SHREVEPORT, La. --- No one should be surprised that foods in hospitals, and nursing homes, do not rival the finest restaurants in the world. Their function is to deliver nutrition to their patients, three to four times per day. In my experience in the nursing home I just escaped, the food they served was dangerous for me. At least three times, they served me corn dogs, macaroni and cheese, and corn on the cob... To a diabetic! Hardly nutritious.
They will tell you, themselves, that they are required by law to present trays to you at mealtimes, whether, or not, you plan to eat it. Nursing Assistants are required to chart the intake of food and liquids of every patient. Some do not--- at least not accurately. So how do you monitor, and keep aware of what, and how, your loved one is eating while in care?
We all have busy lives, but our loved ones need us even more importantly, when it comes to nutrition. The meal I described above was hardly high in nutritional value, and only represented fattening, filling, foods. Some institutions are alleged to make sure to feed high-fat, high-carbohydrate meals, in order to keep patient weights high on state reports. Dropping patient weights in geriatric care, not due to a medical condition, are highly undesirable in facilities’ reporting to the state.
Make it a point to visit the facility frequently to see for yourself what the meals are. Ask to speak to the dietitian, to ask questions, or notify them of your loved one’s preferences. The facility is responsible for cranking out meals for dozens, to hundreds, of other residents. It can’t hurt to ask. Maybe they’d make an effort to do some nice things for your family member, or friend. Ask your loved one about their meals. Do they like them? What is wrong with them?
Ask to be shown the mealtime intake, and output, charts which should be being kept for each patient in their care. If your patient is not eating enough, who on the staff is responsible for feeding them. Typically, it is the nursing assistant’s function to assist “feeders”, or people who require assistance in eating. Some residents are fortunate enough to be able to have alternative meals brought to them from the outside. Many are not. If not medically restricted, maybe making some condiments available in their room can make the food more palatable for them to eat. If your loved one won’t eat for anyone but you, or someone they know, it is vital to create a schedule where loved ones can fulfill that role.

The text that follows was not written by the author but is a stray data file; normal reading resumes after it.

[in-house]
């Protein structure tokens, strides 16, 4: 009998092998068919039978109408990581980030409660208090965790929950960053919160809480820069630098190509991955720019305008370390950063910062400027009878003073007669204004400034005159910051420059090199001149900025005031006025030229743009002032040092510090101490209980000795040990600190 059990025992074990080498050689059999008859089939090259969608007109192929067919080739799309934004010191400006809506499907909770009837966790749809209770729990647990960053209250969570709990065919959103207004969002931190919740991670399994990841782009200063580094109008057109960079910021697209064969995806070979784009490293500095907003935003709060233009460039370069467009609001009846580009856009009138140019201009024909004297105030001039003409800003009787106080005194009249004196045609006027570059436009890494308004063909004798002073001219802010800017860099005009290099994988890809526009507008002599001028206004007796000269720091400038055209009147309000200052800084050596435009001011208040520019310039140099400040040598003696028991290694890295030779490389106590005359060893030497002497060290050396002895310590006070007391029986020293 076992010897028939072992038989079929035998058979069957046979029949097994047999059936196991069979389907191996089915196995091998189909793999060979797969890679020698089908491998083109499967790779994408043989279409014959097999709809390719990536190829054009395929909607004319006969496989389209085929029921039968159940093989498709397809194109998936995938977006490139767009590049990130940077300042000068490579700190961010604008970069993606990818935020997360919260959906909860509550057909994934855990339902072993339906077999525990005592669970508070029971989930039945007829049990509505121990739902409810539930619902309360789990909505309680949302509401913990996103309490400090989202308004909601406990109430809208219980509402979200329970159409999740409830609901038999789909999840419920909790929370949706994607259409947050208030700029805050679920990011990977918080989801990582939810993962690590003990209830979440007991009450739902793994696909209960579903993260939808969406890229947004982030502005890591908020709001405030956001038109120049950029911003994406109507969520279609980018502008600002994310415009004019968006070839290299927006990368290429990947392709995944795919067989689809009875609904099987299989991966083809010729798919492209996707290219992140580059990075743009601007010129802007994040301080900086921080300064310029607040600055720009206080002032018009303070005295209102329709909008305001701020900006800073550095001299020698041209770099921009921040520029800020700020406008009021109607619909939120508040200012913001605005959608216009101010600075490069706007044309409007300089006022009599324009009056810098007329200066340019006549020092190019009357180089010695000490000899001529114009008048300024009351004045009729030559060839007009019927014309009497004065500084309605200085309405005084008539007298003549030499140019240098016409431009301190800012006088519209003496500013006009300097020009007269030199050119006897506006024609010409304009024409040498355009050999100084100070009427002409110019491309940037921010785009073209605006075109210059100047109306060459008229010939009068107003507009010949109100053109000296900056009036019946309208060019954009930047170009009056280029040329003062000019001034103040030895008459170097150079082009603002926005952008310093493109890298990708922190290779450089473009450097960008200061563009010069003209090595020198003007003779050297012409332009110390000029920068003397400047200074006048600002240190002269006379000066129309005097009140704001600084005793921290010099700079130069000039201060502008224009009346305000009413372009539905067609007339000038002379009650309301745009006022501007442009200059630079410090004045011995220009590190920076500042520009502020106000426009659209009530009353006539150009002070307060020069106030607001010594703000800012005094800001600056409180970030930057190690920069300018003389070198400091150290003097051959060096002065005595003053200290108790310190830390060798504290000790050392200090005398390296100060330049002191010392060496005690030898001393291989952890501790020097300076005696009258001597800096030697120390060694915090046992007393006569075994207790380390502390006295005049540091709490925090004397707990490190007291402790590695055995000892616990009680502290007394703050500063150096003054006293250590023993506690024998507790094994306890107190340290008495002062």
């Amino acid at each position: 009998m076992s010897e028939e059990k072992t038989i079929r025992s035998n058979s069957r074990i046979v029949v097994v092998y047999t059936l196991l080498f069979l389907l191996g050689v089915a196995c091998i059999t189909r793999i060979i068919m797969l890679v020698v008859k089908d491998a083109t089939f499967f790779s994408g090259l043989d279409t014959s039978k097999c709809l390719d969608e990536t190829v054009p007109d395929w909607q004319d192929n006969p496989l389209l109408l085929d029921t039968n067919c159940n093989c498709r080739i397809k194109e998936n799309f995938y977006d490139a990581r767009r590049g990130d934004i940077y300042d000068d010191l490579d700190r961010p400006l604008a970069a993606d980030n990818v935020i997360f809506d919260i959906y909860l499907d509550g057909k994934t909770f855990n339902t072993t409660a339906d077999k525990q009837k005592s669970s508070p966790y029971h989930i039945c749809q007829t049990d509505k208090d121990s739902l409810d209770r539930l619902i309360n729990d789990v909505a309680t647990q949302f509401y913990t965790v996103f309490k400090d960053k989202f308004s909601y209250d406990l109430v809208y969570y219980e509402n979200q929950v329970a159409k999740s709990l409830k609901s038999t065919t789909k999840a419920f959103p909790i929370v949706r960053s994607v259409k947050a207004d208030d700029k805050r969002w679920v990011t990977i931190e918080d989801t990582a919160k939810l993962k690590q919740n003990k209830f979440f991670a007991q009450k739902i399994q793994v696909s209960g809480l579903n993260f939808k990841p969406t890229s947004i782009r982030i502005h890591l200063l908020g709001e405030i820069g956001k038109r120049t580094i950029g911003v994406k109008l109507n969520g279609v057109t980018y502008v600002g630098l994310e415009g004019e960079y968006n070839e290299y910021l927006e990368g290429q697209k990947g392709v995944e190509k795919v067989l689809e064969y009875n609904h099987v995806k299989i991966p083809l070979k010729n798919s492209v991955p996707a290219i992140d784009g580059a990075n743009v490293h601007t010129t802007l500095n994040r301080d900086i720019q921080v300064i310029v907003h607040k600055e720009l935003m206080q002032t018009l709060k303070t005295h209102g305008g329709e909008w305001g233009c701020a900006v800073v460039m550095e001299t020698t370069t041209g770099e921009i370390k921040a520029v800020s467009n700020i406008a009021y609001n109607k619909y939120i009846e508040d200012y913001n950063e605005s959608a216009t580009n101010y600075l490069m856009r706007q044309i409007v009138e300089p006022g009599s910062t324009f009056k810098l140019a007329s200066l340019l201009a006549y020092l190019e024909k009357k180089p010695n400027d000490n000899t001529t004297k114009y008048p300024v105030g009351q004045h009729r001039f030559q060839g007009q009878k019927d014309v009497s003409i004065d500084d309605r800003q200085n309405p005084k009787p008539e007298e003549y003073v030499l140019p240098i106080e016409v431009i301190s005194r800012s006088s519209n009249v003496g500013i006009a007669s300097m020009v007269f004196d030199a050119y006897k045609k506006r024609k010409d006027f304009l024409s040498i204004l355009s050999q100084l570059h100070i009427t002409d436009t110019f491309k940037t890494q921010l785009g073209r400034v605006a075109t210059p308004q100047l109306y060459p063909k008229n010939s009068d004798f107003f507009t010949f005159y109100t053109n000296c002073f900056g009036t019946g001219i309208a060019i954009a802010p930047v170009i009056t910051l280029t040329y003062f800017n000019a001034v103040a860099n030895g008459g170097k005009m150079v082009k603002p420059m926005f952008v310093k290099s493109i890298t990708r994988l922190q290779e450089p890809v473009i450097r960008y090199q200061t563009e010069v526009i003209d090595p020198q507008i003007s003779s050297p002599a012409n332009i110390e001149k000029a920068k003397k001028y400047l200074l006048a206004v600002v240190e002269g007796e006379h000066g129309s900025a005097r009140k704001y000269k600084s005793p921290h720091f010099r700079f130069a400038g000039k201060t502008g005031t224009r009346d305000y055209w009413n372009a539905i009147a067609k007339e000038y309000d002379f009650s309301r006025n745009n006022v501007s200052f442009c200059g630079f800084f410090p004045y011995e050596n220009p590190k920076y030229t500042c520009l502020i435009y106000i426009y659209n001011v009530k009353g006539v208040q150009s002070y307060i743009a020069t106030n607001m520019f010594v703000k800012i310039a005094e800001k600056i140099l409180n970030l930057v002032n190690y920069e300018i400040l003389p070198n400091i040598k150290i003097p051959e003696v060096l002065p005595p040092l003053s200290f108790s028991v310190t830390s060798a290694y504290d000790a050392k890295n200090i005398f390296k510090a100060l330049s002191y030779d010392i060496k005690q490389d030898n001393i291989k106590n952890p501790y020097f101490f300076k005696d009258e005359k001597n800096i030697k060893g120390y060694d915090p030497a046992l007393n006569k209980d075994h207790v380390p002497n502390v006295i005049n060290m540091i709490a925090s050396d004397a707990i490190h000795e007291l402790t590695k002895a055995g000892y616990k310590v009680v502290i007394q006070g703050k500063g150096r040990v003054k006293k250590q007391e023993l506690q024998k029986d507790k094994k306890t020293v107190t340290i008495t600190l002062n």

If you are not satisfied with the level of dietary care, and service provision, take time to bring it to the attention of the facilities administrators, or department heads. It is fair to give them every opportunity to try to do something to make your loved one’s experience better.
If you receive no satisfaction, after having spoken to the appropriate people in the facility, every patient-room hallway, and public areas, should have a poster displayed prominently on the wall. It will display the telephone number of the state Long-Term Care Ombudsman (patient advocate) which will then put you in touch with the specific Ombudsman assigned to that specific facility. That number is there to help the patients and residents. Ombudsmen are individuals who are trained to respond to the problems and needs of residents of nursing facilities and other long-term care facilities.
Ombudsmen respond to any problem, complaint or concern a resident may have. Common problems are with the quality of care, food, finances, activities, visitation, and the ability to exercise their rights as a resident or citizen. Anyone who has questions or concerns about the care or treatment a resident is receiving should contact an ombudsman.
Many administrators dread the involvement of the state advocate, and are inclined to pay attention once they know that you KNOW whom to call! Don’t, however, cry “wolf”, or abuse that resource. If things are bad, there is help available to you.
If you already are having legitimate trouble with an institution or facility, have attempted to clear it up--- through proper channels--- with no results, the telephone number for the Louisiana nursing home/health care Ombudsman is (866) 632-0922. See the Ombudsman frequently asked questions page, online, at bitly.com/OmbudsmanLA
About the writer:
Marcinho Savant, a Shreveport/Bossier resident, is a former health care worker in both private-duty, and institutional care environments. He is an author, executive, entertainment expert, and nursing home survivor.
Words: 777 with Boilerplate
Marcinho Savant, a Shreve